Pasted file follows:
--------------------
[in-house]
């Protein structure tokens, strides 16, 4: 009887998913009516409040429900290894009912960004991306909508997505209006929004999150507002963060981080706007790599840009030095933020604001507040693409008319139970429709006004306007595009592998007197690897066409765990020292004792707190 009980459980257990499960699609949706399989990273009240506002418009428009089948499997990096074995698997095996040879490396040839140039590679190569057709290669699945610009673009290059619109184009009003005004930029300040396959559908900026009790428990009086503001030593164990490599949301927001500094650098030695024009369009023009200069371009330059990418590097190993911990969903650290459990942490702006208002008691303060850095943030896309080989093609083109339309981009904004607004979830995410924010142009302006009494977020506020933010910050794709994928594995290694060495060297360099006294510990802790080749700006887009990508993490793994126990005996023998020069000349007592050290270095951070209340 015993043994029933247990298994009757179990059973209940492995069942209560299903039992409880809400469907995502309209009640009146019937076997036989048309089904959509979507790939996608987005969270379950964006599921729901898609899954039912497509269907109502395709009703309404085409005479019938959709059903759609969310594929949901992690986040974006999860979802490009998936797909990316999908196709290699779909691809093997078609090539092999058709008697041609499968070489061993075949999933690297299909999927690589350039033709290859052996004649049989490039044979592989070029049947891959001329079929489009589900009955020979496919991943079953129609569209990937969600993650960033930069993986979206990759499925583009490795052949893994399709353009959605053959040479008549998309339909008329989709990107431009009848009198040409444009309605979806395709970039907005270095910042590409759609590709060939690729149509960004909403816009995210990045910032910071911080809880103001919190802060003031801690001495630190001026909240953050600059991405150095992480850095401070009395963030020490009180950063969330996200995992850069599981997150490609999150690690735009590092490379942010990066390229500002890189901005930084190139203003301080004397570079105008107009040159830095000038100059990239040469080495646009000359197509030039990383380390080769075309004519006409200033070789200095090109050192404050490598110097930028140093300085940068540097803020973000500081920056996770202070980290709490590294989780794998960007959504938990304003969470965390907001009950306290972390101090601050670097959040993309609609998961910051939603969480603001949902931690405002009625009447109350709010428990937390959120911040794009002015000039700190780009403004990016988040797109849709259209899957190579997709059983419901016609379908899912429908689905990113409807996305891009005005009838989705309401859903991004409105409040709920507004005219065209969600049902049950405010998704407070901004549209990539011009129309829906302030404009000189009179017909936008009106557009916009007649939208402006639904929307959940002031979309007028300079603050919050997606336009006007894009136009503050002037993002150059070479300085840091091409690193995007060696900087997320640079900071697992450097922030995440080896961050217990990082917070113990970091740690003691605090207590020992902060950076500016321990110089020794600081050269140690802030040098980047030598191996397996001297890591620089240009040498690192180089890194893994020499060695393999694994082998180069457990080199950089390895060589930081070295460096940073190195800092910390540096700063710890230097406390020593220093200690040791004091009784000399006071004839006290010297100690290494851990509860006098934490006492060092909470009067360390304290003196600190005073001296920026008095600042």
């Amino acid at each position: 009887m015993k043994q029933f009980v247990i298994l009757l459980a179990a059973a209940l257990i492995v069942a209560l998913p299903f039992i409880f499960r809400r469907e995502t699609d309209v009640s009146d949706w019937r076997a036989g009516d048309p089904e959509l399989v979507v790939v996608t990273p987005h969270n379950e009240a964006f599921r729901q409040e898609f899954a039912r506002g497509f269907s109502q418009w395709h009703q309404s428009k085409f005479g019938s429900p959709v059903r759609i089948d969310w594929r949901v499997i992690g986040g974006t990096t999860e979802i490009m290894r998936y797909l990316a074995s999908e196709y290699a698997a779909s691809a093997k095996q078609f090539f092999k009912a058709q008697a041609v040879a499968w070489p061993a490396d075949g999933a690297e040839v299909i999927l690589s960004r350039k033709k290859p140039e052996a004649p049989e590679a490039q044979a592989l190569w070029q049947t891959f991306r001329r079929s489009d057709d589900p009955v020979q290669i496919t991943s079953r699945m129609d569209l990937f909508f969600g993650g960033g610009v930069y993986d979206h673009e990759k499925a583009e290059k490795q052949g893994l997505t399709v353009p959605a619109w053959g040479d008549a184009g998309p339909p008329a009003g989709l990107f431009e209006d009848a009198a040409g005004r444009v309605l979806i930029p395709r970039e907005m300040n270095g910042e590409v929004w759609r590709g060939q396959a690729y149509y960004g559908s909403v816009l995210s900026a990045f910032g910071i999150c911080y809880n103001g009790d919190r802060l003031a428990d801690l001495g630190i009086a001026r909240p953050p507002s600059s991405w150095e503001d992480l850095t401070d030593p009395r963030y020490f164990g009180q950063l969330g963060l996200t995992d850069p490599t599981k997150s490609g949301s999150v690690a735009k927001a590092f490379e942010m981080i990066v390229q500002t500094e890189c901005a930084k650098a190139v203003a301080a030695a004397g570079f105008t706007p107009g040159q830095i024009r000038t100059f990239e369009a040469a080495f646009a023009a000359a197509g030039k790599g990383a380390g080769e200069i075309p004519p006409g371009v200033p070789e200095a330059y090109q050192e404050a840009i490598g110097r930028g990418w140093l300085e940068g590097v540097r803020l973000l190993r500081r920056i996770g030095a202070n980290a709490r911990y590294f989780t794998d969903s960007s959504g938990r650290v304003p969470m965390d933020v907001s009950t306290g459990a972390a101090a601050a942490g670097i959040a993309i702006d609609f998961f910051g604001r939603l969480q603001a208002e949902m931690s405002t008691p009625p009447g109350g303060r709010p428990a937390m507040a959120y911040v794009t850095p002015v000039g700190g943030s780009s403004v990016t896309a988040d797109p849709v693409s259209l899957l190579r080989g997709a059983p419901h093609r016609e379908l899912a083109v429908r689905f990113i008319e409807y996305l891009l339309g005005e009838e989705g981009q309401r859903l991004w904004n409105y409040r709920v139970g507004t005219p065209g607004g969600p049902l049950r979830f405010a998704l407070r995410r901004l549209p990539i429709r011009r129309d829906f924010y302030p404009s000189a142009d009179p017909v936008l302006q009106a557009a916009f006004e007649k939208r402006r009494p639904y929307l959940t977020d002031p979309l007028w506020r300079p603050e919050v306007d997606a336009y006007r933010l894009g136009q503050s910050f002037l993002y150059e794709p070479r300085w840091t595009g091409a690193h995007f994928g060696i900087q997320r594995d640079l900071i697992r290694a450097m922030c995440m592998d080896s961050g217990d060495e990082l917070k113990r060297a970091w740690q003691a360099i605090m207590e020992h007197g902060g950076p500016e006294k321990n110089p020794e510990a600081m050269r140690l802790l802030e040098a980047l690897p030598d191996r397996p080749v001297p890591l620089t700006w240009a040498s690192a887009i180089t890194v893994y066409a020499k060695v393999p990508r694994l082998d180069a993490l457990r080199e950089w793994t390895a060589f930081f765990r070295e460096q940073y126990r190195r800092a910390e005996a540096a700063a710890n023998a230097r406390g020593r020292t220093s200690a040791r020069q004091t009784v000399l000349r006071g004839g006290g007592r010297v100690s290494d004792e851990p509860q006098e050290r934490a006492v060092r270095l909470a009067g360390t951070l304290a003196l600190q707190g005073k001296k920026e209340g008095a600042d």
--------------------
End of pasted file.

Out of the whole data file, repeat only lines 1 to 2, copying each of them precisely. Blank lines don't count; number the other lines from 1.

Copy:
[in-house]
């Protein structure tokens, strides 16, 4: 009887998913009516409040429900290894009912960004991306909508997505209006929004999150507002963060981080706007790599840009030095933020604001507040693409008319139970429709006004306007595009592998007197690897066409765990020292004792707190 009980459980257990499960699609949706399989990273009240506002418009428009089948499997990096074995698997095996040879490396040839140039590679190569057709290669699945610009673009290059619109184009009003005004930029300040396959559908900026009790428990009086503001030593164990490599949301927001500094650098030695024009369009023009200069371009330059990418590097190993911990969903650290459990942490702006208002008691303060850095943030896309080989093609083109339309981009904004607004979830995410924010142009302006009494977020506020933010910050794709994928594995290694060495060297360099006294510990802790080749700006887009990508993490793994126990005996023998020069000349007592050290270095951070209340 015993043994029933247990298994009757179990059973209940492995069942209560299903039992409880809400469907995502309209009640009146019937076997036989048309089904959509979507790939996608987005969270379950964006599921729901898609899954039912497509269907109502395709009703309404085409005479019938959709059903759609969310594929949901992690986040974006999860979802490009998936797909990316999908196709290699779909691809093997078609090539092999058709008697041609499968070489061993075949999933690297299909999927690589350039033709290859052996004649049989490039044979592989070029049947891959001329079929489009589900009955020979496919991943079953129609569209990937969600993650960033930069993986979206990759499925583009490795052949893994399709353009959605053959040479008549998309339909008329989709990107431009009848009198040409444009309605979806395709970039907005270095910042590409759609590709060939690729149509960004909403816009995210990045910032910071911080809880103001919190802060003031801690001495630190001026909240953050600059991405150095992480850095401070009395963030020490009180950063969330996200995992850069599981997150490609999150690690735009590092490379942010990066390229500002890189901005930084190139203003301080004397570079105008107009040159830095000038100059990239040469080495646009000359197509030039990383380390080769075309004519006409200033070789200095090109050192404050490598110097930028140093300085940068540097803020973000500081920056996770202070980290709490590294989780794998960007959504938990304003969470965390907001009950306290972390101090601050670097959040993309609609998961910051939603969480603001949902931690405002009625009447109350709010428990937390959120911040794009002015000039700190780009403004990016988040797109849709259209899957190579997709059983419901016609379908899912429908689905990113409807996305891009005005009838989705309401859903991004409105409040709920507004005219065209969600049902049950405010998704407070901004549209990539011009129309829906302030404009000189009179017909936008009106557009916009007649939208402006639904929307959940002031979309007028300079603050919050997606336009006007894009136009503050002037993002150059070479300085840091091409690193995007060696900087997320640079900071697992450097922030995440080896961050217990990082917070113990970091740690003691605090207590020992902060950076500016321990110089020794600081050269140690802030040098980047030598191996397996001297890591620089240009040498690192180089890194893994020499060695393999694994082998180069457990080199950089390895060589930081070295460096940073190195800092910390540096700063710890230097406390020593220093200690040791004091009784000399006071004839006290010297100690290494851990509860006098934490006492060092909470009067360390304290003196600190005073001296920026008095600042």